In reference to FIG. 16C, a horizontal box mattress stitch suture passing method 900 is illustrated, in which a pair of mattress stitches are placed on either side of the defect 18 through the full thickness of tissue to be approximated. The first free end of the suture strand is passed from the exterior of the annulus to the interior of the annulus on a first side of the defect 18, passed horizontally under the defect 18 to the second, opposite side of the defect 18, retrieved from the interior to the exterior of the annulus on the second, opposite side of the defect 18, passed vertically (e.g. caudally) on the exterior of the annulus on the second, opposite side of the defect, passed from the exterior of the annulus to the interior of the annulus on the second, opposite side of the defect 18, passed horizontally under the defect 18 back to the first side of the defect 18, and then retrieved from the interior to the exterior of the annulus on the first side of the defect 18 and then passed through a knot 42. The tissue is then approximated by deploying the knot 42 as described above, with the knot 42 being retained on the exterior of the defect 18. Alternately, the first free end may first be passed from the interior to the exterior of the annulus on a first side of the defect 18, then horizontally over the exterior of the defect 18, passed from the exterior to the interior of the annulus on the second, opposite side of the defect 18, passed vertically (e.g. caudally) on the interior of the annulus on the second, opposite side of the defect, passed from the interior of the annulus to the exterior of the annulus on the second, opposite side of the defect 18, passed horizontally over the defect 18 back to the first side of the defect 18, and then passed from the exterior to the interior of the annulus on the first side of the defect 18 and then passed through a knot 42, resulting in the knot 42 being retained on the interior of the approximated defect 18 and in a generally zero profile construct.
  • [0104]
    In reference to FIG. 16D, a horizontal criss-cross mattress stitch suture passing method 1000 is illustrated, in which the first free end of the suture strand is passed from the exterior to the interior of the annulus on the first side of the defect 18, then passed vertically (e.g. caudally) on the first side of the defect 18, then retrieved from the interior to the exterior of the annulus on the first side of the defect 18, then passed diagonally (e.g. caudal to cranial) over the exterior of the defect 18 to the second, opposite side, then passed from the exterior to the interior of the annulus on the second, opposite side of the defect 18, then passed vertically (e.g. caudally) on the interior of the annulus on the second, opposite side of the defect 18, then retrieved from the interior to the exterior of the annulus on the second, opposite side of the defect 18, then passed through a knot 42. The tissue is then approximated by deploying the knot 42 as described above, with the knot 42 being retained on the exterior of the defect 18.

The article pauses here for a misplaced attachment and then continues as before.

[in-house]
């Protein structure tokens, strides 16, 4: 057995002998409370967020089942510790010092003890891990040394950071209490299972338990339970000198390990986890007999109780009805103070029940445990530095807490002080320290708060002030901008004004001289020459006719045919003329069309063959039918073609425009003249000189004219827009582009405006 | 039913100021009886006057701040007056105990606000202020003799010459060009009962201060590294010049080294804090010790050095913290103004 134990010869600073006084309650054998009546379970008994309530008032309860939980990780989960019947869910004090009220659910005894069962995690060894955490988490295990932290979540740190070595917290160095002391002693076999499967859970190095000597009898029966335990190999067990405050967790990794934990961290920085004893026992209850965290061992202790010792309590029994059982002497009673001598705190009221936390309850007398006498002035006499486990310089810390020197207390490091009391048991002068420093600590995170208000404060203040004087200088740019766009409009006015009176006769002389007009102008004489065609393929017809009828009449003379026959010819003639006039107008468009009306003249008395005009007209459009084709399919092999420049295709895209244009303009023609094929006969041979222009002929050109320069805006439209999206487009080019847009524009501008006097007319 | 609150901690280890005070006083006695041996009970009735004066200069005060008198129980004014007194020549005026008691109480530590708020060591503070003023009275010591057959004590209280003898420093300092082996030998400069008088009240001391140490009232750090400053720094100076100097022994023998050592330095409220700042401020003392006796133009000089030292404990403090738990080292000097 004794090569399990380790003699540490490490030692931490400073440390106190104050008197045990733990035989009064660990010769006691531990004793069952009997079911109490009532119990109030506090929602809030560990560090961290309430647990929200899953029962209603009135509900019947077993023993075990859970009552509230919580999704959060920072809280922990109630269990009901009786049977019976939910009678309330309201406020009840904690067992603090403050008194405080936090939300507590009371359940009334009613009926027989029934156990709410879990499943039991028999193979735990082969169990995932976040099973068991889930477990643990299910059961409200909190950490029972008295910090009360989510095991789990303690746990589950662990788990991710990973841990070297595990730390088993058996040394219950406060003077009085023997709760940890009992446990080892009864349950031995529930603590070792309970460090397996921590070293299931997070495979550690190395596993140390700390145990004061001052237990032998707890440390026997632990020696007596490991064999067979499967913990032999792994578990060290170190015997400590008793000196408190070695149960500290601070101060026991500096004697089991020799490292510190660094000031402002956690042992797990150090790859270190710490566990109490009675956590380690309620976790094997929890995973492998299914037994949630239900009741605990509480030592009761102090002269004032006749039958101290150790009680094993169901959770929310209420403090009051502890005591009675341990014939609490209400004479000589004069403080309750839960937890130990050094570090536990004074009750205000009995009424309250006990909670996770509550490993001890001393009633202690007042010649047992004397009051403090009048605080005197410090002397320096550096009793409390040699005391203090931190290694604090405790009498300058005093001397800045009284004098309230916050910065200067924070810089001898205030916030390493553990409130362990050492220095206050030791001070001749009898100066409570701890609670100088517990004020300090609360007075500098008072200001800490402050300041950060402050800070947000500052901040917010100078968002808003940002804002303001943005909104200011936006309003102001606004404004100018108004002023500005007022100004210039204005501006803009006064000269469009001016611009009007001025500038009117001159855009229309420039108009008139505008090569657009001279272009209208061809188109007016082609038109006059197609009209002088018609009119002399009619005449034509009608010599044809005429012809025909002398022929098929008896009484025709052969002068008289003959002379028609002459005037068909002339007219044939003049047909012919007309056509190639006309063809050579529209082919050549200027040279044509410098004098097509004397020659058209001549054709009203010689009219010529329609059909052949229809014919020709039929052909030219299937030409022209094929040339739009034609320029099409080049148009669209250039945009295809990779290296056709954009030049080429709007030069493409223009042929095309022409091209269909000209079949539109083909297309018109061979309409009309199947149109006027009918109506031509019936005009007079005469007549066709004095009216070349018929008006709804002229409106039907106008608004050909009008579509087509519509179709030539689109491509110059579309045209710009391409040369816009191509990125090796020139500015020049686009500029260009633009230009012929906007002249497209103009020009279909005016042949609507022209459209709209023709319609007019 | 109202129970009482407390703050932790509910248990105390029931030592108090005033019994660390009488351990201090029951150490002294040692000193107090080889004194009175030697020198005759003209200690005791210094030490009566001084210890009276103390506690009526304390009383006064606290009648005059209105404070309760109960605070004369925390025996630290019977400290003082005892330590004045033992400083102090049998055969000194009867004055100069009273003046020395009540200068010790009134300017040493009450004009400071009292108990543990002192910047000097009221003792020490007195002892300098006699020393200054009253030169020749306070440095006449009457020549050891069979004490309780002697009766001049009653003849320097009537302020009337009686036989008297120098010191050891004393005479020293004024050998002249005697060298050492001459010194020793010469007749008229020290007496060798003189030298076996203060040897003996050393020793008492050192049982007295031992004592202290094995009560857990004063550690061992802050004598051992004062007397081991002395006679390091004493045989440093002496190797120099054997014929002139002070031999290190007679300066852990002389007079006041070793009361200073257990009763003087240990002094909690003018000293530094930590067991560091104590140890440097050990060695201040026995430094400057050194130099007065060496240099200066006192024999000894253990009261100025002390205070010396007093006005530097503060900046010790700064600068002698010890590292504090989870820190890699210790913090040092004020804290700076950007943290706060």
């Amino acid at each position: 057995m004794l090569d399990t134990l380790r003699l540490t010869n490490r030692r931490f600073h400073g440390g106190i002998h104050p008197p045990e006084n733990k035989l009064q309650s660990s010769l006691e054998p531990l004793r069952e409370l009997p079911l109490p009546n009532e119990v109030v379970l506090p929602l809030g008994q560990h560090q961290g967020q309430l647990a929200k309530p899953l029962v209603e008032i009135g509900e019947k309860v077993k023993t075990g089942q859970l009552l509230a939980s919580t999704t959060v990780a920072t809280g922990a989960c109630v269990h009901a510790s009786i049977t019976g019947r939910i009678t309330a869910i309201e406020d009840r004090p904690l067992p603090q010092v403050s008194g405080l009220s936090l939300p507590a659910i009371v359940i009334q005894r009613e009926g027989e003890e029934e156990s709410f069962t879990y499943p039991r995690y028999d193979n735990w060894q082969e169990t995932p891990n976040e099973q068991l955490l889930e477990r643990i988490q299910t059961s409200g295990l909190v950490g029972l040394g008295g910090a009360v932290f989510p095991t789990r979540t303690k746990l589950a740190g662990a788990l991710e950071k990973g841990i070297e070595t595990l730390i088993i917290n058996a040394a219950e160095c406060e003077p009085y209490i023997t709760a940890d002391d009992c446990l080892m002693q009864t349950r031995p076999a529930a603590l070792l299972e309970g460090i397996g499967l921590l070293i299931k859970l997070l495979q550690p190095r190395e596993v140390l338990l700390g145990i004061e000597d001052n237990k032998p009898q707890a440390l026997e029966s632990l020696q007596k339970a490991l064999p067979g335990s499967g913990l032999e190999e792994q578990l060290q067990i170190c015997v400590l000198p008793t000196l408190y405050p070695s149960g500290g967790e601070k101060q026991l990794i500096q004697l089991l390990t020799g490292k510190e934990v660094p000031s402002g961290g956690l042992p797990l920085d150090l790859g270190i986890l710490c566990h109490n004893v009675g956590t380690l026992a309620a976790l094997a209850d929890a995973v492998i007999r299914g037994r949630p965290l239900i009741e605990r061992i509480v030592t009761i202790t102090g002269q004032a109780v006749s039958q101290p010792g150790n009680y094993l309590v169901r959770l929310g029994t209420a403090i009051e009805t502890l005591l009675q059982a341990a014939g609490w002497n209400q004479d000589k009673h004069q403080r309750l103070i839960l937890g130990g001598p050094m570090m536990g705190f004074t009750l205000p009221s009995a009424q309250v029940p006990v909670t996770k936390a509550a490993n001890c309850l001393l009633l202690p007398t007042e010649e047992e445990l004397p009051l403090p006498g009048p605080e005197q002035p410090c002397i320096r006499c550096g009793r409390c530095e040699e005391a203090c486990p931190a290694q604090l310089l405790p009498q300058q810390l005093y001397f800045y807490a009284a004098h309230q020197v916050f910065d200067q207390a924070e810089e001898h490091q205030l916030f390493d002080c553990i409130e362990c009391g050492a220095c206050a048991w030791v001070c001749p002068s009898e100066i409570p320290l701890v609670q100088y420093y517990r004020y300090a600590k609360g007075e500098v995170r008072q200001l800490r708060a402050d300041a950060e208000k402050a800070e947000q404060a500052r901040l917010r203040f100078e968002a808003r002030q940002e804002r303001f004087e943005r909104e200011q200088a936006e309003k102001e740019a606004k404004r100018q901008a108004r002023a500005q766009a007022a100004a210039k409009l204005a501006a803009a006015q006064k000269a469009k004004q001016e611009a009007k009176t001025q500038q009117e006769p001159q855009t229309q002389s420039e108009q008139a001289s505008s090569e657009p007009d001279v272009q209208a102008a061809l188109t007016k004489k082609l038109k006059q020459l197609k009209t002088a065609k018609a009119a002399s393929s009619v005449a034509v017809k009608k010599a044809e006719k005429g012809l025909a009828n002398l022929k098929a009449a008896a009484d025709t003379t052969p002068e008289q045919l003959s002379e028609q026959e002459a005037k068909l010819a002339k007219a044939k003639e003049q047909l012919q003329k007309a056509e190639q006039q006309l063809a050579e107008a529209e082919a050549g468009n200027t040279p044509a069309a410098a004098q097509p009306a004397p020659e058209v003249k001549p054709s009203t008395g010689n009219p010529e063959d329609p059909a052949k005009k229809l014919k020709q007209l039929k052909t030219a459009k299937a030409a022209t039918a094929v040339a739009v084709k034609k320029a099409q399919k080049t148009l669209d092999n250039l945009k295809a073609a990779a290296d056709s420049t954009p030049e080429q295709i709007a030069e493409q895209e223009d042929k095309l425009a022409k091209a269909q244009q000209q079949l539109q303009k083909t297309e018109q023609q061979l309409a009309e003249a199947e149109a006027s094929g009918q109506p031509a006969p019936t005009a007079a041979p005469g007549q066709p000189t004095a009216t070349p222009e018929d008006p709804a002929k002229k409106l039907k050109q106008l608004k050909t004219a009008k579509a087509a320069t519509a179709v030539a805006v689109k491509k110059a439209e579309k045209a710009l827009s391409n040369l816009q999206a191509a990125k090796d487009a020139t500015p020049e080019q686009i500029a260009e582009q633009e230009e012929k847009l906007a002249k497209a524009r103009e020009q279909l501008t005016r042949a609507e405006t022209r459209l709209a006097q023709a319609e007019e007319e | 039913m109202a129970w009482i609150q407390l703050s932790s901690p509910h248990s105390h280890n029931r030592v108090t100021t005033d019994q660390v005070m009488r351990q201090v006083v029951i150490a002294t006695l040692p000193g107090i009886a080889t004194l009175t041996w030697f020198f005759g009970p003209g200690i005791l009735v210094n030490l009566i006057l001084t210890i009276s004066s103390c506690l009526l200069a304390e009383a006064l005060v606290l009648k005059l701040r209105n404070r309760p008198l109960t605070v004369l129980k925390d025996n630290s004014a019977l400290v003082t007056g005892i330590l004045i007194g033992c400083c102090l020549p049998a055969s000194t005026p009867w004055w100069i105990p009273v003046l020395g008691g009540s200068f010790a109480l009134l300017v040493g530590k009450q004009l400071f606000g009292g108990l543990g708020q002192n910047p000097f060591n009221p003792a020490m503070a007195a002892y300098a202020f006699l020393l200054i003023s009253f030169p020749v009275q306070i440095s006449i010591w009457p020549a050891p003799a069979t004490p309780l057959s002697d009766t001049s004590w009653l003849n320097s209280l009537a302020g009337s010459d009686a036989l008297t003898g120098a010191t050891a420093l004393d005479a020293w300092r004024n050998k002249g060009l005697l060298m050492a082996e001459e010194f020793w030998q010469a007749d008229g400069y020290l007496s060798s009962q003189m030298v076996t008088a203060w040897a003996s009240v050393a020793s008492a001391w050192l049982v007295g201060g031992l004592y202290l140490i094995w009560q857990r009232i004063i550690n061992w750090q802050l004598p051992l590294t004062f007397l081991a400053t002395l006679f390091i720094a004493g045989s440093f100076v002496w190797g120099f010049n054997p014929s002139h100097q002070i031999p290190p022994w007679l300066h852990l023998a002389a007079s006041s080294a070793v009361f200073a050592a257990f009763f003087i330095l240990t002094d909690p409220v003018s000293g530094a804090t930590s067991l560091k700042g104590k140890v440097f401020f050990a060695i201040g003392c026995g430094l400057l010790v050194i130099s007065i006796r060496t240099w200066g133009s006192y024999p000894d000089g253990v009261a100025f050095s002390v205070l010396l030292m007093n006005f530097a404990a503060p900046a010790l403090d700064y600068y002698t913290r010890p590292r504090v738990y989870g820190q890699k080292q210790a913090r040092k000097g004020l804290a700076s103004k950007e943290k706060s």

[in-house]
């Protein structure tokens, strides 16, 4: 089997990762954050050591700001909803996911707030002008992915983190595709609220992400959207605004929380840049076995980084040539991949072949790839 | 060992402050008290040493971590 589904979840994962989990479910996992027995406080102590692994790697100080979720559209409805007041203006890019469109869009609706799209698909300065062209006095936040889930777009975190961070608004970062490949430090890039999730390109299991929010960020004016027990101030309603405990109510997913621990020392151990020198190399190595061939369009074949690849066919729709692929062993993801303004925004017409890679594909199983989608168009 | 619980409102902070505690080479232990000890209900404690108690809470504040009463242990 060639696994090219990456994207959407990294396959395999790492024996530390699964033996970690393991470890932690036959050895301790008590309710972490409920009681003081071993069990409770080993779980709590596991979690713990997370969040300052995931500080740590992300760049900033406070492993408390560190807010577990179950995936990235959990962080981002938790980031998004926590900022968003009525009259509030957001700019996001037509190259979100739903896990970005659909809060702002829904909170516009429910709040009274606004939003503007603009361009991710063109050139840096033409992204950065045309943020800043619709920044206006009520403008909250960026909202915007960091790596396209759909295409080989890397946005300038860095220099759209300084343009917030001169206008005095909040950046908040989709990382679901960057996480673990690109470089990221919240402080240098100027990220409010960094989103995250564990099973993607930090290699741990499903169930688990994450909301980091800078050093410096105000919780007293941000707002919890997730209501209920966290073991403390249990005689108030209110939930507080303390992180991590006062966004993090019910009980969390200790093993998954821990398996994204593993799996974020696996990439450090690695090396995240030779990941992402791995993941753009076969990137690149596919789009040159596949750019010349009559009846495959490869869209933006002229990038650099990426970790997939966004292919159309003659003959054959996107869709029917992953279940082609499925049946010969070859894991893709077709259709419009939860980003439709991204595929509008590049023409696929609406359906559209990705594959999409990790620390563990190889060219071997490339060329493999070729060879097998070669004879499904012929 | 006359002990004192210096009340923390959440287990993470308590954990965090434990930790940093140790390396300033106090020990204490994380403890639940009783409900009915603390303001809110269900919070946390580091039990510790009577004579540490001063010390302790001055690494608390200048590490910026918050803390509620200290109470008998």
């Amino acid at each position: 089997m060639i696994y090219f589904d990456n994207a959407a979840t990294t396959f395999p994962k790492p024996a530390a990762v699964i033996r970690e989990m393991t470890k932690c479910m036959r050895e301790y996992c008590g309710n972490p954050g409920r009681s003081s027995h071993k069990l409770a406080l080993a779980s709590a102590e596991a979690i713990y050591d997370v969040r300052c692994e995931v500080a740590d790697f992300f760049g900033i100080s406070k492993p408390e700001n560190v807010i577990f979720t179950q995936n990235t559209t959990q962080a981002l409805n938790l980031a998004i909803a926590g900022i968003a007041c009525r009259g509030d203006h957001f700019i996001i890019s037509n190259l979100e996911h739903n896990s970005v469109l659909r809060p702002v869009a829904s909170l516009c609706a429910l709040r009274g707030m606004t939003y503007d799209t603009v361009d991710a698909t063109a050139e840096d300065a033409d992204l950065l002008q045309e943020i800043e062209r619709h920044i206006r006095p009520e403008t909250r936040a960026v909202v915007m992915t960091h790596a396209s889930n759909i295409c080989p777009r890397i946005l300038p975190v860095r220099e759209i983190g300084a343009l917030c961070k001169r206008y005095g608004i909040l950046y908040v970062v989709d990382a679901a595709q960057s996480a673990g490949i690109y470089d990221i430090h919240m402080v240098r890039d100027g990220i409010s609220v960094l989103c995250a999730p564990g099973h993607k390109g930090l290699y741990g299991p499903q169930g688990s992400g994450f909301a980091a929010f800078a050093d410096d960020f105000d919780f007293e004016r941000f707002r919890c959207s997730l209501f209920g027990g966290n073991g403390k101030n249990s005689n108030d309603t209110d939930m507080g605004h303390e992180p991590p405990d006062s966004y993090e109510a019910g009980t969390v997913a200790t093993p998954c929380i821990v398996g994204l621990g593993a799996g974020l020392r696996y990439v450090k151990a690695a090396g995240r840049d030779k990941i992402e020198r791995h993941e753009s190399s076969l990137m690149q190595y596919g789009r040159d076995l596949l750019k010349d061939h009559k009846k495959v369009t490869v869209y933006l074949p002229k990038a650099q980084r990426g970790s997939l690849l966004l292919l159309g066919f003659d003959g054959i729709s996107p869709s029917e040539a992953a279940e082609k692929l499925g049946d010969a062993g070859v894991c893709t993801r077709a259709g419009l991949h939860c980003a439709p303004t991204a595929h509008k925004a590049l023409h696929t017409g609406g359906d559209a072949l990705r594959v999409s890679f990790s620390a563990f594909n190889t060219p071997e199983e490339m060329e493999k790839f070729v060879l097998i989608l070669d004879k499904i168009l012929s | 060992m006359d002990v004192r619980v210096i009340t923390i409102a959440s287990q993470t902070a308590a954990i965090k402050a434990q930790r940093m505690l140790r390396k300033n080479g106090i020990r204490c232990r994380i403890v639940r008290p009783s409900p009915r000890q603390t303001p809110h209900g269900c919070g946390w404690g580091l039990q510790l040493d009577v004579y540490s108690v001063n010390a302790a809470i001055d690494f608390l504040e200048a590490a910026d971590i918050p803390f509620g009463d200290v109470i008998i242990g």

• [0105]
    In reference to FIGS. 16E and 16F, an inverse horizontal mattress stitch suture passing method 1100 is illustrated that is similar to the horizontal criss-cross mattress stitch suture passing method 1000 illustrated in FIG. 16D with the exception that the sequence of suture passing direction is reversed (exterior-to-interior becomes interior-to-exterior) to retain the knot 42 on the interior of the annulus.
  • [0106]
    In reference to FIG. 16G, a vertical mattress stitch suture passing method 1200 is illustrated, in which the first free end of the suture strand is passed from the exterior to the interior of the annulus on the first side of the defect 18, then passed horizontally under the defect 18 to the second, opposite side of the defect 18, then retrieved from the interior to the exterior of the annulus on the second, opposite side of the defect 18, then passed diagonally over the exterior of the defect 18 to the first side of the defect 18, then passed from the exterior to the interior of the annulus on the first side of the defect 18, then passed horizontally under the defect to the second, opposite side of the defect 18, then retrieved from the interior to the exterior of the annulus on the second, opposite side of the defect 18, and passed through the knot 42. The knot 42 is then drawn to the defect and is retained on the exterior of the defect 18.
  • [0107]